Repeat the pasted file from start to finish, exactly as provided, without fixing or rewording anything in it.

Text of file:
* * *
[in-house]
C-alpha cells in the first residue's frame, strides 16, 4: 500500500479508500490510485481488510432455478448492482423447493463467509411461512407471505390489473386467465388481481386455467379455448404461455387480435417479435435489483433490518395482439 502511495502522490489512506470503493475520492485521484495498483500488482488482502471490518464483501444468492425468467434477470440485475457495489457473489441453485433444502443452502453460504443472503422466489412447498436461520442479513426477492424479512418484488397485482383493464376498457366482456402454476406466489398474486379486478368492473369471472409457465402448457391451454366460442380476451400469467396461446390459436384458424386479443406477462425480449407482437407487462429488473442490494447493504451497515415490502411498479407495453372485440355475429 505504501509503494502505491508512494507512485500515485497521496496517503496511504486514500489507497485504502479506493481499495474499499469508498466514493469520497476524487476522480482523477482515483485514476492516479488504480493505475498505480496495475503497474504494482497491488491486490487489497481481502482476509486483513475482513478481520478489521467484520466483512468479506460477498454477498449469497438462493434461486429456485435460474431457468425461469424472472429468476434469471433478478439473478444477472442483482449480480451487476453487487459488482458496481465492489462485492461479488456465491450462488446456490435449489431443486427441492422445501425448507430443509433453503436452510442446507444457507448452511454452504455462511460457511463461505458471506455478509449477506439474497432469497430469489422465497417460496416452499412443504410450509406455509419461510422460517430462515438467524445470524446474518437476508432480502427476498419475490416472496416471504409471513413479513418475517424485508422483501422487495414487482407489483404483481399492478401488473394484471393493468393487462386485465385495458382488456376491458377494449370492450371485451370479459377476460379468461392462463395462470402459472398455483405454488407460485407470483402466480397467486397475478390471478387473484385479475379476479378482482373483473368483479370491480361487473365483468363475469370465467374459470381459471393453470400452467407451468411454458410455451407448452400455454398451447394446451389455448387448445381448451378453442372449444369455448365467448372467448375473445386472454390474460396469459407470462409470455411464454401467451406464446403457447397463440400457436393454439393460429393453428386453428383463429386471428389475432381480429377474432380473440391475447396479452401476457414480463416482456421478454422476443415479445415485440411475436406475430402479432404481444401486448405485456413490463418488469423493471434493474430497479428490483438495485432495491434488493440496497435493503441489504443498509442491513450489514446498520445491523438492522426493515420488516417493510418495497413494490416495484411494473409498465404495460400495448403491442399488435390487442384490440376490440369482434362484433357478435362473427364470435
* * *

[in-house]
C-alpha cells in the first residue's frame, strides 16, 4: 500500500479508500490510485481488510432455478448492482423447493463467509411461512407471505390489473386467465388481481386455467379455448404461455387480435417479435435489483433490518395482439 502511495502522490489512506470503493475520492485521484495498483500488482488482502471490518464483501444468492425468467434477470440485475457495489457473489441453485433444502443452502453460504443472503422466489412447498436461520442479513426477492424479512418484488397485482383493464376498457366482456402454476406466489398474486379486478368492473369471472409457465402448457391451454366460442380476451400469467396461446390459436384458424386479443406477462425480449407482437407487462429488473442490494447493504451497515415490502411498479407495453372485440355475429 505504501509503494502505491508512494507512485500515485497521496496517503496511504486514500489507497485504502479506493481499495474499499469508498466514493469520497476524487476522480482523477482515483485514476492516479488504480493505475498505480496495475503497474504494482497491488491486490487489497481481502482476509486483513475482513478481520478489521467484520466483512468479506460477498454477498449469497438462493434461486429456485435460474431457468425461469424472472429468476434469471433478478439473478444477472442483482449480480451487476453487487459488482458496481465492489462485492461479488456465491450462488446456490435449489431443486427441492422445501425448507430443509433453503436452510442446507444457507448452511454452504455462511460457511463461505458471506455478509449477506439474497432469497430469489422465497417460496416452499412443504410450509406455509419461510422460517430462515438467524445470524446474518437476508432480502427476498419475490416472496416471504409471513413479513418475517424485508422483501422487495414487482407489483404483481399492478401488473394484471393493468393487462386485465385495458382488456376491458377494449370492450371485451370479459377476460379468461392462463395462470402459472398455483405454488407460485407470483402466480397467486397475478390471478387473484385479475379476479378482482373483473368483479370491480361487473365483468363475469370465467374459470381459471393453470400452467407451468411454458410455451407448452400455454398451447394446451389455448387448445381448451378453442372449444369455448365467448372467448375473445386472454390474460396469459407470462409470455411464454401467451406464446403457447397463440400457436393454439393460429393453428386453428383463429386471428389475432381480429377474432380473440391475447396479452401476457414480463416482456421478454422476443415479445415485440411475436406475430402479432404481444401486448405485456413490463418488469423493471434493474430497479428490483438495485432495491434488493440496497435493503441489504443498509442491513450489514446498520445491523438492522426493515420488516417493510418495497413494490416495484411494473409498465404495460400495448403491442399488435390487442384490440376490440369482434362484433357478435362473427364470435